The Democrats are back in; federal unions are in the ascendancy; human resources (HR) specialists are the problem; but, chief human capital officers (CHCOs) think the leadership at OPM is wonderful and if management would only be nice to the unions, wouldn’t things be perfect? I recently read (via Fedsmith) the Partnership for Public Service and Grant Thornton LLP survey of chief human capital officers (CHCOs) on the state of the
Federal workforce and its future.
If you are wondering why government cannot get hiring right,
start by looking at these folks. They tell us that human resource specialists are not up to 21st
century hiring or personnel administration requirements.
These are the people at the top of
the HR food chain responsible for hiring and developing the very human resource
specialists they say aren’t up to the task. Does that include them, as well?
I wonder if the Merit Systems Protection Board (MSPB) would find that admission sufficient to warrant their demotion from the SES or at the very least cause for something less than a Presidential rank award. Perhaps you shouldn’t read on as I was obviously jaded by the transition from calling the field personnel management then people management then human resources without a single change in its
mission or function.
OPM, We Love Ya but You’re Doing a
They go on to say that OPM’s
current leadership is fabulous but that its programs like USAJobs is broken
These are the leaders
who demanded that OPM delegate direct hiring to agencies but are now saying that cross
agency hiring is the way to go. They are, of course, enthralled with the Obama administration, the third
in a line of democratic administrations to take up civil service reform. It started with Jimmy Carter’s creation
of merit pay, a rotating executive service and establishing critical element/performance
standards, none of which ever worked and cost tons to implement over and over
again (I didn’t even mention labor relations by law). Then came Al Gore, hammer awards and the elimination of the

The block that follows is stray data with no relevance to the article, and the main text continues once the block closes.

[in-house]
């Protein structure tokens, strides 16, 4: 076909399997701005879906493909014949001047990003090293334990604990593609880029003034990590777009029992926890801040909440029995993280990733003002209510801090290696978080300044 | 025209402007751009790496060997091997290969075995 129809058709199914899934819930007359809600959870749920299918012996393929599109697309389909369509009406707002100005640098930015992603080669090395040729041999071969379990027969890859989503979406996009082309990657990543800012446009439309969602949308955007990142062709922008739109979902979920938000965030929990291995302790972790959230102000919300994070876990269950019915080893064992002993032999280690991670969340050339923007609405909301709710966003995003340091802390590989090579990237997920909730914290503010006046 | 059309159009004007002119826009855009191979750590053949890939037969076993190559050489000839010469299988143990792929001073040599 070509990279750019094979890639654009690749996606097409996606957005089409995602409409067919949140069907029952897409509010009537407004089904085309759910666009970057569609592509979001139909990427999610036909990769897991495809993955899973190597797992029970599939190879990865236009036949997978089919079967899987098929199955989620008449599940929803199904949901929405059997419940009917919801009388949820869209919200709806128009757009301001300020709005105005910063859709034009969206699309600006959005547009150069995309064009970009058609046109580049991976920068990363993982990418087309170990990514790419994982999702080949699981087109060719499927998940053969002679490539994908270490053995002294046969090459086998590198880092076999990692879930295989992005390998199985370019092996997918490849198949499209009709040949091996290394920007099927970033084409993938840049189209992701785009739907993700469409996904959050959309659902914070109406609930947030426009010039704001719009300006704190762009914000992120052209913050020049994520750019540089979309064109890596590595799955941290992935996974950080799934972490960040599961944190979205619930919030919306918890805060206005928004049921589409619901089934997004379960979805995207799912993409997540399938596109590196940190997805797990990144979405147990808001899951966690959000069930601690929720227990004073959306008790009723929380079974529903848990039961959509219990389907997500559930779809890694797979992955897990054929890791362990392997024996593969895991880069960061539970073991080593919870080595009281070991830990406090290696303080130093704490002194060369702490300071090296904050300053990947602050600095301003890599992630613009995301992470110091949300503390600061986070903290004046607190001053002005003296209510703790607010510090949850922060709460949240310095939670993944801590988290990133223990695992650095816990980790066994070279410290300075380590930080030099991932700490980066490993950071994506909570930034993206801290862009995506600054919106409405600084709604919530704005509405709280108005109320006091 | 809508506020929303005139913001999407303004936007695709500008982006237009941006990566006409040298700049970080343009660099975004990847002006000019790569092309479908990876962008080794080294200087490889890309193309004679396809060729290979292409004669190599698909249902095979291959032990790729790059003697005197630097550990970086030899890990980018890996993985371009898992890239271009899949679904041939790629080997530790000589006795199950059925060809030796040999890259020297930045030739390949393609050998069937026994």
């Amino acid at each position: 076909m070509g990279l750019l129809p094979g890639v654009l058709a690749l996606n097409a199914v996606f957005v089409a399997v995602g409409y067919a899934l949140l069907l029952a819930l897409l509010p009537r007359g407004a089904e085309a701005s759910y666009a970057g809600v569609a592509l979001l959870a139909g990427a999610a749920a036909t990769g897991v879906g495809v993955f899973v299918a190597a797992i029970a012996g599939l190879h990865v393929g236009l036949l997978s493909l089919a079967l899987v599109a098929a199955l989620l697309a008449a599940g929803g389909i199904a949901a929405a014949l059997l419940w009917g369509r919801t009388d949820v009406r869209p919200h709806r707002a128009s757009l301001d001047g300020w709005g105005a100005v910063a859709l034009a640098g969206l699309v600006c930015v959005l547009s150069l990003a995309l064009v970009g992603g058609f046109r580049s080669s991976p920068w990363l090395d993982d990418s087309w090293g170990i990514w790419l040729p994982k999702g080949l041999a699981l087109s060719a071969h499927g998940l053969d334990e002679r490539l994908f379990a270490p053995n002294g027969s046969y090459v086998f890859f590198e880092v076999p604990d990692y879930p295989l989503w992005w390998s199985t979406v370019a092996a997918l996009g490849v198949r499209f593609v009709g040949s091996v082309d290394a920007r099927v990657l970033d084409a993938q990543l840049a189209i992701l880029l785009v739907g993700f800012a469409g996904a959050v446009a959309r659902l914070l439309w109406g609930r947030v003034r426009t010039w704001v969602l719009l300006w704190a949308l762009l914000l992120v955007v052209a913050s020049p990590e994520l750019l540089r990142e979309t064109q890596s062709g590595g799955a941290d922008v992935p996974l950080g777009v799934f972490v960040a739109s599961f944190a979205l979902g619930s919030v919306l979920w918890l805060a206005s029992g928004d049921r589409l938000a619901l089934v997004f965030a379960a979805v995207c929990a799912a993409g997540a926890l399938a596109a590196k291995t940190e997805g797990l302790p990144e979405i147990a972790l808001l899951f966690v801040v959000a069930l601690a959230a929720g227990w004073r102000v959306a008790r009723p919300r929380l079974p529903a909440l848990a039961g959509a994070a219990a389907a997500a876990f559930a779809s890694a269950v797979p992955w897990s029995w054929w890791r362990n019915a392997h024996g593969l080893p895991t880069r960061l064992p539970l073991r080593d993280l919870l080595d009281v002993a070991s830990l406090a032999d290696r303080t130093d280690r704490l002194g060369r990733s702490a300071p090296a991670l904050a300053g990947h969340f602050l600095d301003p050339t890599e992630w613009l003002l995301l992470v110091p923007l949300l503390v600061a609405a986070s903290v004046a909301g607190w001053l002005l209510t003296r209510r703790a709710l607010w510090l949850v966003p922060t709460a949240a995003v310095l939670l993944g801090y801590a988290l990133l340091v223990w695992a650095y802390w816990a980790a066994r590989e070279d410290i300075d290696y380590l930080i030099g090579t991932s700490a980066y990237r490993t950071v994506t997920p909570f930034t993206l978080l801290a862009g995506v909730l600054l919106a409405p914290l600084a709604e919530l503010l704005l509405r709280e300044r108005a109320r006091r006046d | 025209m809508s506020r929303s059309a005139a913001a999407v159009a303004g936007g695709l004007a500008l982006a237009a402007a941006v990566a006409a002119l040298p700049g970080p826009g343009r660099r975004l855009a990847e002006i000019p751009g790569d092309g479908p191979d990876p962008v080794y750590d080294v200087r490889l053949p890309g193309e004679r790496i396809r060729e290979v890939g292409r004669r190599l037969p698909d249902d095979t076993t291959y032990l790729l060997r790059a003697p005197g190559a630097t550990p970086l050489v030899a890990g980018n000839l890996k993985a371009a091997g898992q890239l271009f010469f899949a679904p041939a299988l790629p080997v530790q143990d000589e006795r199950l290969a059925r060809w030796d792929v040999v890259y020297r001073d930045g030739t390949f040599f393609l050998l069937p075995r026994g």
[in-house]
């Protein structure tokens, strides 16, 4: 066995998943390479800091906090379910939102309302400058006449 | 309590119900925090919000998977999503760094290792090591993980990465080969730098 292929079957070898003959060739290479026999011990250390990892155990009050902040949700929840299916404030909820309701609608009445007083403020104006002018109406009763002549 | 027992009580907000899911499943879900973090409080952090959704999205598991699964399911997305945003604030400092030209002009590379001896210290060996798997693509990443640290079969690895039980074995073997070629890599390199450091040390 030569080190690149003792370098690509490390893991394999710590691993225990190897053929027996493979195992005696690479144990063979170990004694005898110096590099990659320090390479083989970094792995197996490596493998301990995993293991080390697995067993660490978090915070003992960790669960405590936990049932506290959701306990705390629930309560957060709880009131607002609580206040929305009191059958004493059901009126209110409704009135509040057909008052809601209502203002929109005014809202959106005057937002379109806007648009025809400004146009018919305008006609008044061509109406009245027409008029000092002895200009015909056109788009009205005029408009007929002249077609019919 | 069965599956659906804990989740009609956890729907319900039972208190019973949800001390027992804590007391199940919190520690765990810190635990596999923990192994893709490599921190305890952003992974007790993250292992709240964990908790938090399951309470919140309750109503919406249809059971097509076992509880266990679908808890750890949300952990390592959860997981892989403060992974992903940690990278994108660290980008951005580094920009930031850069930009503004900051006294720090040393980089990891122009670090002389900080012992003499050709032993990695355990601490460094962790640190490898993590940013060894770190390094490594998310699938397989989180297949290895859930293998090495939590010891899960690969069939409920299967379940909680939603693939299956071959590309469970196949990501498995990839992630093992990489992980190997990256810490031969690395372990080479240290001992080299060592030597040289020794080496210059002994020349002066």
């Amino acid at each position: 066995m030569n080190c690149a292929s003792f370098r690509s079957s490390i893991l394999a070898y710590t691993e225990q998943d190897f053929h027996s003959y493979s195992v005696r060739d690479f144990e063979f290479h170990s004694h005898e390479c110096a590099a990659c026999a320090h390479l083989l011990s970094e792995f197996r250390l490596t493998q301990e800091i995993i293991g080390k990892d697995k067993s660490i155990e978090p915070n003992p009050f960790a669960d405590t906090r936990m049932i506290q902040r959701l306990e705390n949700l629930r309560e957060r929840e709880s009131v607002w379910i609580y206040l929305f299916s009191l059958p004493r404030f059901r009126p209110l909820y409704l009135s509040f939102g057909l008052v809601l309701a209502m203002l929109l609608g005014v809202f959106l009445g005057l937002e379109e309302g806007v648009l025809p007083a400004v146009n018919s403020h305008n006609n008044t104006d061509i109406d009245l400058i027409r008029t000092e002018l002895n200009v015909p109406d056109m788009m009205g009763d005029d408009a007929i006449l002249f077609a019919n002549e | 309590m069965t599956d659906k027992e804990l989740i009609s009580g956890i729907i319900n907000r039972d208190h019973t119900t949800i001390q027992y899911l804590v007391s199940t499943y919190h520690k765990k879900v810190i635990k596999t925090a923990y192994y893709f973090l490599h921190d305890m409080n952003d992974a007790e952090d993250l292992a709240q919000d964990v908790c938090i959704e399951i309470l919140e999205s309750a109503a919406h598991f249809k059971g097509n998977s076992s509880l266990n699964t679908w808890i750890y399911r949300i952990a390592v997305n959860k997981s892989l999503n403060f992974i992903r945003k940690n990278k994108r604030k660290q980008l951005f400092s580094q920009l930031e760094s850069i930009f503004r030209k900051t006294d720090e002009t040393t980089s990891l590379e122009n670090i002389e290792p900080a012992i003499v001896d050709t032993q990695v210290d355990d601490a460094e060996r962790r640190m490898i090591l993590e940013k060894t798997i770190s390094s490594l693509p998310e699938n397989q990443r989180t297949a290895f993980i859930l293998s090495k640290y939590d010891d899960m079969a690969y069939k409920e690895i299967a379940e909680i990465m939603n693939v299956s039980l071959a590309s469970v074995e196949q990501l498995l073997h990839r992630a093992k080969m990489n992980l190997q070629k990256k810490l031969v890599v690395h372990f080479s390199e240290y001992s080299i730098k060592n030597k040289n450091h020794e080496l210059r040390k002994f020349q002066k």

Federal Personnel Manual (FPM), the last vestige of a consistent advisory system across agencies that
managers could rely on to help them make routine and sometimes not so routine
Now we face
the Obama hiring reform and labor management love-ins, neither of which take
any account of the realities that exist in fragmented pay, classification,
hiring, promotion, and training systems.
Human Resource Fragments and the
To give you some idea of how and
why things are broken in DC, consider that OPM, FDIC and the Office of Thrift
Supervision (Treasury) are a couple of blocks apart.
Because of the banking law “reforms” of the early 90s, FDIC
and OTS can develop their own pay systems. FDIC must bargain about pay but OTS doesn’t. OPM is covered by title 5 and the
vagaries of the Federal pay setting process. I worked for both OPM and OTS in DC and did work for FDIC as
a trainer/advisor in the 90s. A
labor relations specialist in each of these agencies did the exact same work of
advising managers on dealing with unions and bargaining among other
things. Labor relations
specialists in each of these have substantially different salaries and benefits
from one another.
Many years ago, Department of Defense
agencies started creating consolidated personnel offices to serve various
commands. I would like to hear the uproar if
it were suggested that some of the 1200 Boards, Agencies, Commissions share
some common service. CHCOs would
complain that we couldn’t possible get HR service from someone else.
A good example is the Overseas Private
Investment Corporation which, with 171 employees, has an AFGE recognition and
its own HR and EEO staff. I’ am sure
there are even smaller agencies that do the same thing. After all, they are all so unique. I guarantee that each and every CHCO